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Our Group

Primary Investigator

JBakerJennifer L Baker, Ph.D.
Associate Professor, Research Group Leader in Lifecourse Epidemiology
email: Jennifer.Lyn.Baker(at)regionh.dk

I received my PhD in Nutrition from Cornell University. The focus of my research program is on the causes of and short- and long-term consequences of childhood body size and growth, with a particular emphasis on obesity. As the foundations for many diseases are established in early life, the totality of our work seeks to understand how body size and lifestyle factors across the lifespan influence the later risk of disease.

Graduate Students

LineKlingenHaugaardLine Klingen Haugaard, M.D.
Ph.D. student
email: Line.Klingen.Haugaard.01(at)regionh.dk

I obtained my medical degree from the University of Copenhagen and have completed initial training in paediatrics at Hvidovre Hospital. My clinical and scientific interest lies in the field of childhood obesity and growth and its health consequences. As a Ph.D. student, I aim to investigate if childhood body size and growth affects the risk of ischemic and haemorrhagic stroke later in life. My project is financed by the University of Copenhagen and the Danish Heart Association (n° 13-04-R95-A4441-22745).

kathrinemeyleKathrine Damm Meyle, MSc.
Ph.D. student
email: Kathrine.Damm.Meyle(at)regionh.dk

I have a B.Sc. and a M.Sc. in Molecular Biomedicine from the University of Copenhagen. In addition to the overall functional aspects of the human body, my education and research experiences have equipped me with knowledge of molecular mechanisms and events underlying the initiation and progression of human diseases. The main focus has been centered on topics such as metabolism, obesity and cancer, mainly malignant melanoma. My PhD project aims to unravel if increased childhood body size (assessed by weight, height, and body mass index (BMI)) is associated with a higher risk of developing malignant melanoma and renal cell cancer in adulthood.

Post-docs

Julie Aarestrup, Ph.D.
Postdoctoral Research Fellow
email: Julie.Aarestrup(at)regionh.dk

I have a B.Sc. in Food Science and Technology and a M.Sc. in Human Nutrition, both from the University of Copenhagen. Subsequently, my research has been focused on cancer epidemiology, where I have investigated the association between different exposures and the risk of hormone-dependent cancers, which is a particular interest of mine. During my Ph.D. study I investigated the associations between childhood body size and growth and the risk of endometrial and prostate cancer in adulthood. I am currently working on early life risk factores for ovarian cancer.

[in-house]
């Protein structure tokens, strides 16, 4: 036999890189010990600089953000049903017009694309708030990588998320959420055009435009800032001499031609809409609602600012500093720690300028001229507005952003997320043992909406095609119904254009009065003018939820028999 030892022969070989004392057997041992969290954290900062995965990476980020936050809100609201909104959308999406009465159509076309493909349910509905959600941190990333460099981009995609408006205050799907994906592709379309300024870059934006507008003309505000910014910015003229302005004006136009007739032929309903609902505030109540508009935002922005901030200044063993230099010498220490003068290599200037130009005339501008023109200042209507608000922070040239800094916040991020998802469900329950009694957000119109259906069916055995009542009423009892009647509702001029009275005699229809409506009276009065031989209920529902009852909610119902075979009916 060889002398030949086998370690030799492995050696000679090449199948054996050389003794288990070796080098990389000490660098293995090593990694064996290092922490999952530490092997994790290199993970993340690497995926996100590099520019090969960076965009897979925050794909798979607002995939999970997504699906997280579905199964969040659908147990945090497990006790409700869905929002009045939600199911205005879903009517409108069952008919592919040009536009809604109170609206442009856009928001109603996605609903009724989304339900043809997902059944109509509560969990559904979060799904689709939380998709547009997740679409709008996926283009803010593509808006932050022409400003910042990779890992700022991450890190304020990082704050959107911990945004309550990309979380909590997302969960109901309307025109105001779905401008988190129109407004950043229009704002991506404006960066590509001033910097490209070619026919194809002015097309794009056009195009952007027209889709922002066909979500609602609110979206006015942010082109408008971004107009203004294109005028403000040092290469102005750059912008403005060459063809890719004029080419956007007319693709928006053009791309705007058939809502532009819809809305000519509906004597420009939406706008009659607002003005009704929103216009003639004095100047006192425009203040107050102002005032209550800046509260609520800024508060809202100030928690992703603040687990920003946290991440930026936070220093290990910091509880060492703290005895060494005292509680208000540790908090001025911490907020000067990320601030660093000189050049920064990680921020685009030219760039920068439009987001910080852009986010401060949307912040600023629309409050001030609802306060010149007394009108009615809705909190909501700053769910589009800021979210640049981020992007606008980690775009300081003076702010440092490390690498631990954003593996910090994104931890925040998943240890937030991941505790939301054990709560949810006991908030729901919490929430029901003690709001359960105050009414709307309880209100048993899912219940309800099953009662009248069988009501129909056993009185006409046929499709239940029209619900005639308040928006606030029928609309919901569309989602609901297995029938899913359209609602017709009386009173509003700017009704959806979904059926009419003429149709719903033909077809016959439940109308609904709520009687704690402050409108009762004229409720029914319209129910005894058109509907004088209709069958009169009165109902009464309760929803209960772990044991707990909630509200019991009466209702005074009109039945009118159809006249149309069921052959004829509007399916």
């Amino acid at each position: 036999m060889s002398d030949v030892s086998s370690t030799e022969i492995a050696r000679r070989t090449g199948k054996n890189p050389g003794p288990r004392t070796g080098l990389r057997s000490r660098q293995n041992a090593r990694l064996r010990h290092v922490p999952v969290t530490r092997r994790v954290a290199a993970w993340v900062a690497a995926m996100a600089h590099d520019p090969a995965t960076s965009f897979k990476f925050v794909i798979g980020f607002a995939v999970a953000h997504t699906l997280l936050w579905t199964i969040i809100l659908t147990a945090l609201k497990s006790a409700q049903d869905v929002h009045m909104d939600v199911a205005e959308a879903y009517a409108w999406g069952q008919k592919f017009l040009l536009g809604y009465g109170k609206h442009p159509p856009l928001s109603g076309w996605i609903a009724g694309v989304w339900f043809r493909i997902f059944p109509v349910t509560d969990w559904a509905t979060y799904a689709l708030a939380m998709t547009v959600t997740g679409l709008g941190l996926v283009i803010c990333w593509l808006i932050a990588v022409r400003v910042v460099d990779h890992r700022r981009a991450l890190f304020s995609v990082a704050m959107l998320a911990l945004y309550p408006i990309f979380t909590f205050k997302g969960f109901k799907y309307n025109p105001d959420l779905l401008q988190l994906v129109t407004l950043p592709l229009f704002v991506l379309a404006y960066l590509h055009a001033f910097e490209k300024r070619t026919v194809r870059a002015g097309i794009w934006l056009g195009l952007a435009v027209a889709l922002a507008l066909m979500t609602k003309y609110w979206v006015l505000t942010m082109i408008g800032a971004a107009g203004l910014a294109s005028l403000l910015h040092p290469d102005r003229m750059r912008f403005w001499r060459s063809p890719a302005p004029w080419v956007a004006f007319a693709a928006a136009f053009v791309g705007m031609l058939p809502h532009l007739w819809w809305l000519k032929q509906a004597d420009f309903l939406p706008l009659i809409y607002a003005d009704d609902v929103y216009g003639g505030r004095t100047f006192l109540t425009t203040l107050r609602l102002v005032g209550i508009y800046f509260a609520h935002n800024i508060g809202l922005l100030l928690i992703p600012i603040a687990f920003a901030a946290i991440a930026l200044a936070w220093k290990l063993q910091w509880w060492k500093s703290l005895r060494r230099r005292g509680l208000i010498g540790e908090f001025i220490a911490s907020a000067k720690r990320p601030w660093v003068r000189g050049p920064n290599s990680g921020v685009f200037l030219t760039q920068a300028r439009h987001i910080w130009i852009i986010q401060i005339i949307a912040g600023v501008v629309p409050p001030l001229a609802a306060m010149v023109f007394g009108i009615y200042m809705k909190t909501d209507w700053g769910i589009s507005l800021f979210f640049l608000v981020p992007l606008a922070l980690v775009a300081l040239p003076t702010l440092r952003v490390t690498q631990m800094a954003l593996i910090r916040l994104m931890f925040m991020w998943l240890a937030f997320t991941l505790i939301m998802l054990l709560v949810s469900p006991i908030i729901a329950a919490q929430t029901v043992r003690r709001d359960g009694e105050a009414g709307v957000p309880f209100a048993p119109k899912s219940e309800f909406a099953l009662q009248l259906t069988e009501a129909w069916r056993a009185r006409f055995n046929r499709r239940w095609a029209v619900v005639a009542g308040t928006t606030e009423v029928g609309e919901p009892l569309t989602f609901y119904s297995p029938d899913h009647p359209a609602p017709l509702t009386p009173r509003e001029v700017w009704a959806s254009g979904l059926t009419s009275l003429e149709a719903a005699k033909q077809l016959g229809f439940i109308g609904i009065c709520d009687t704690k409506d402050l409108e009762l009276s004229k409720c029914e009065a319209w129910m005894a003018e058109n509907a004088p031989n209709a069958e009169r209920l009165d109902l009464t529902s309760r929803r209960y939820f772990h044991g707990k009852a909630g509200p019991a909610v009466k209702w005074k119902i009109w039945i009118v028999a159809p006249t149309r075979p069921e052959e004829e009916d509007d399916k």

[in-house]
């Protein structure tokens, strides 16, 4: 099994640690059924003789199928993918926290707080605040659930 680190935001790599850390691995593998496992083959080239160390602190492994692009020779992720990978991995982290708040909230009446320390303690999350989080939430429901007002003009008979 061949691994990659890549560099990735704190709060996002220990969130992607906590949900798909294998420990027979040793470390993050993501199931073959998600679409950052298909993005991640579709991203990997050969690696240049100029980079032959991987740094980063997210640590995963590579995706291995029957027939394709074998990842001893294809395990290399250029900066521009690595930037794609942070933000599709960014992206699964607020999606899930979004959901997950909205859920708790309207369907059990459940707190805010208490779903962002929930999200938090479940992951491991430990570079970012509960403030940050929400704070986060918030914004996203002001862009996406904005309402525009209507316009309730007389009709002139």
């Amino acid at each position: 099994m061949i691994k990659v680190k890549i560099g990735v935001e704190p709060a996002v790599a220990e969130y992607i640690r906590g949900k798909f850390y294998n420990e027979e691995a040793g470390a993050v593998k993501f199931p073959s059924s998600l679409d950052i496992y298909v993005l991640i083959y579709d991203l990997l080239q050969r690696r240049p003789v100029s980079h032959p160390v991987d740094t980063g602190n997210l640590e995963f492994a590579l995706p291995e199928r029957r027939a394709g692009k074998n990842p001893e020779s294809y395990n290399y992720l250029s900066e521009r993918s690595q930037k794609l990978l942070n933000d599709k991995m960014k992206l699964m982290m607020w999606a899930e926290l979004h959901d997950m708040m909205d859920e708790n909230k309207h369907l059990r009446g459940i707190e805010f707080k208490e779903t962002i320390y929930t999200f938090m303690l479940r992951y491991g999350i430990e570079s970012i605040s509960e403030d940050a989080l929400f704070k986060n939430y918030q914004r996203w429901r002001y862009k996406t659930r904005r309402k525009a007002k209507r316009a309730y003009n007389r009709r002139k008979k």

Lise_20141209Lise Geisler Bjerregaard, Ph.D.
Postdoctoral Research Fellow
email: Lise.Geisler.Bjerregaard(at)regionh.dk

I received my BSc, MSc and PhD degrees in Public Health Sciences from the University of Copenhagen. My research has concentrated on longitudinal studies of body weight. My scientific focus areas are the development of the obesity epidemic, developmental origins of obesity and related diseases with special focus on causes of childhood obesity, mainly infant feeding and infant growth studied in population-based studies. I work on the Childgrowth2cancer project, and I am also funded by the Danish Council for Independent Research | Medical Sciences (FSS). My project is studying associations between childhood body size, growth and the risk of prostate cancer and potential mediation through adult metabolic factors and body size.

Billede IPM_BWJBritt Wang Jensen, Ph.D.
Postdoctoral Research Fellow
email: Britt.Wang.Jensen(at)regionh.dk

I have a MSc in Human Nutrition from University of Copenhagen and a PhD degree in Nutritional Epidemiology from University of Southern Denmark. My PhD was based on a Danish school-based intervention study and the main research areas were dietary intake in childhood, childhood obesity and the effect of school-based interventions on dietary intake. I am currently employed in the ChildGrowth2Cancer project as a Postdoctoral Research Fellow where I am examining the possible association between childhood body size and growth and the risk of colorectal cancer later in life.

Former members

Esther Zimmermann, Ph.D.

Michael Gamborg, Ph.D.